Netanyahu Catches Twitter by Surprise, Launching Farsi Account Ahead of Iran Deal

At first, Iranian and foreign journalists covering the nuclear negotiations thought the account was a parody - but they were wrong.

ברק רביד - צרובה
Barak Ravid
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A screengrab of Prime Minister Benjamin Netanyahu's new Farsi Twitter account, @IsraeliPM_Farsi, on July 13, 2015.
A screengrab of Prime Minister Benjamin Netanyahu's new Farsi Twitter account, @IsraeliPM_Farsi, on July 13, 2015.
ברק רביד - צרובה
Barak Ravid

Two tweets posted Monday afternoon to the Twittersphere caught no few professional tweeters covering the nuclear talks between Iran and the world powers in Vienna by surprise. The reason for this was that the tweets, written in the Persian language of Farsi, came from an account called "Israeli Prime Minister."

At first, the Iranian and foreign journalists in Vienna thought it was a parody, but within a short time, it became clear that this account was official in every way, being run by the Prime Minister's Office in Jerusalem.

The timing with which Benjamin Netanyahu's Farsi Twitter account was launched was not coincidental. A senior official in the Prime Minister's Office who is involved in operating the account said the intention was to integrate the move into the framework of hasbara efforts against the emerging nuclear deal.

Although the account was launched during the decisive moments of the negotiations for an emerging nuclear agreement, it will continue to operate permanently even after a nuclear deal is announced, in order to convey Netanyahu's messages directly to Iranian citizens. The Prime Minister's Office refuses to say which individuals are operating the new account. All they will say is that the people operating it are professionals who have a good command of Farsi, and that specific content will be uploaded to the new account.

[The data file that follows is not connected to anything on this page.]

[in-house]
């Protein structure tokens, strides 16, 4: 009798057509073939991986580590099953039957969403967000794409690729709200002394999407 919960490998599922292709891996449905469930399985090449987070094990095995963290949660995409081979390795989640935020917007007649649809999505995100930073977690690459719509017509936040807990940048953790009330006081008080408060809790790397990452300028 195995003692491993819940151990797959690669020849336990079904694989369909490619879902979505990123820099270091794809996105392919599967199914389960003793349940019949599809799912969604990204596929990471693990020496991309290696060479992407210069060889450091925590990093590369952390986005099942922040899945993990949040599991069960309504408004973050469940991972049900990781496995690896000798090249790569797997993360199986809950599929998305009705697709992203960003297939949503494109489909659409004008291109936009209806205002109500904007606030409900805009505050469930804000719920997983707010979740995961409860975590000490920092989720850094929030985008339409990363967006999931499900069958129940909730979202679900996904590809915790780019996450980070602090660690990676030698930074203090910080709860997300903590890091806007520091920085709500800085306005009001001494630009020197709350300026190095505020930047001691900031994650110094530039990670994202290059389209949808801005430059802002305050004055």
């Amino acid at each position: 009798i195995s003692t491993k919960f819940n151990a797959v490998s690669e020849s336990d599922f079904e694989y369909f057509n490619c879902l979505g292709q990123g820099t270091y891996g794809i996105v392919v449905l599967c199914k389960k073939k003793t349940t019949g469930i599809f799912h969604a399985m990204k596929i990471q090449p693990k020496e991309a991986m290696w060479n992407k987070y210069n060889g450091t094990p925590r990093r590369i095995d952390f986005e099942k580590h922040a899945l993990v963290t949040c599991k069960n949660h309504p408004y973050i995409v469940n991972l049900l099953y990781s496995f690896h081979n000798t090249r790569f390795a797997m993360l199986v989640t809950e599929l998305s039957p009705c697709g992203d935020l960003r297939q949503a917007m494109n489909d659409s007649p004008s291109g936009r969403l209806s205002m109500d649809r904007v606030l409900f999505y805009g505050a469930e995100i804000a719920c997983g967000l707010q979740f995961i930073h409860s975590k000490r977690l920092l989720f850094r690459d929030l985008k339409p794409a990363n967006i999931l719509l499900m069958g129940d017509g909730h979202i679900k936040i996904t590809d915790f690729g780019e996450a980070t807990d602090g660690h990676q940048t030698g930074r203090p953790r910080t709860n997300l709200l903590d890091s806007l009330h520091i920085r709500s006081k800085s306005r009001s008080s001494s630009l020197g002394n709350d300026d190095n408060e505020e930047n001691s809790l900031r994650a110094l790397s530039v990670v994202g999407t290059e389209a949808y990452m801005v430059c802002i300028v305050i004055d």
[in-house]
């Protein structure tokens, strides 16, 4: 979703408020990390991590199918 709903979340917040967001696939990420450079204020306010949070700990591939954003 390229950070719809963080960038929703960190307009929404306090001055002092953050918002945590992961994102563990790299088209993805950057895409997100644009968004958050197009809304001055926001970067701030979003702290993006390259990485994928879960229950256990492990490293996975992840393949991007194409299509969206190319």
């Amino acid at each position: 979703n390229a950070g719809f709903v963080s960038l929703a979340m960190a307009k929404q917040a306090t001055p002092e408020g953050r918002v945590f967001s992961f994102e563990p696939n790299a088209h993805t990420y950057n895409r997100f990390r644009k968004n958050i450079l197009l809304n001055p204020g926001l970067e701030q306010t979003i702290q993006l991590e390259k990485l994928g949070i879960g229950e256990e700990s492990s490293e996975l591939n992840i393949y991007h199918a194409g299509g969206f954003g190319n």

"Despite the regime's efforts to block access to social media, there is a lot of activity on Twitter by Iranians," said the official at the Prime Minister's Office. "The new account will serve as a tool for conveying our messages directly to Iranian public opinion – both about Israel and the consequences of a nuclear agreement. It is important to convey information about what Israel is, because they have been brainwashed since 1979. We believe there is room for a wide range of activities and influence."

Despite that the Iranian issue is of great importance to Netanyahu, the creation of a Farsi Twitter account is his first significant attempt to directly address the Iranian people on a permanent and systematic basis. In recent years, Netanyahu has given interviews to BBC Persian and after he addressed both Houses of Congress in March, his speech was translated to Farsi and uploaded to his English and Hebrew Facebook pages. These, however, were isolated acts.

The interview Netanyahu granted BBC Persian in September 2013 got him into trouble among no few young Iranians who watched him speak. The youths, many of whom voted for President Hassan Rohani, were angered by Netanyahu's comment in English that "If the people of Iran were free, they could wear jeans and listen to Western music.”

In response to the utterance, dozens of young Iranians embarked on a "jeans protest" against Netanyahu, and began tweeting photos of themselves wearing jeans on the streets of Iran. Some of them mocked Israel's intelligence agencies, saying they were so busy surveilling the Iranian nuclear program that they neglected to update Netanyahu on fashion trends in Tehran.

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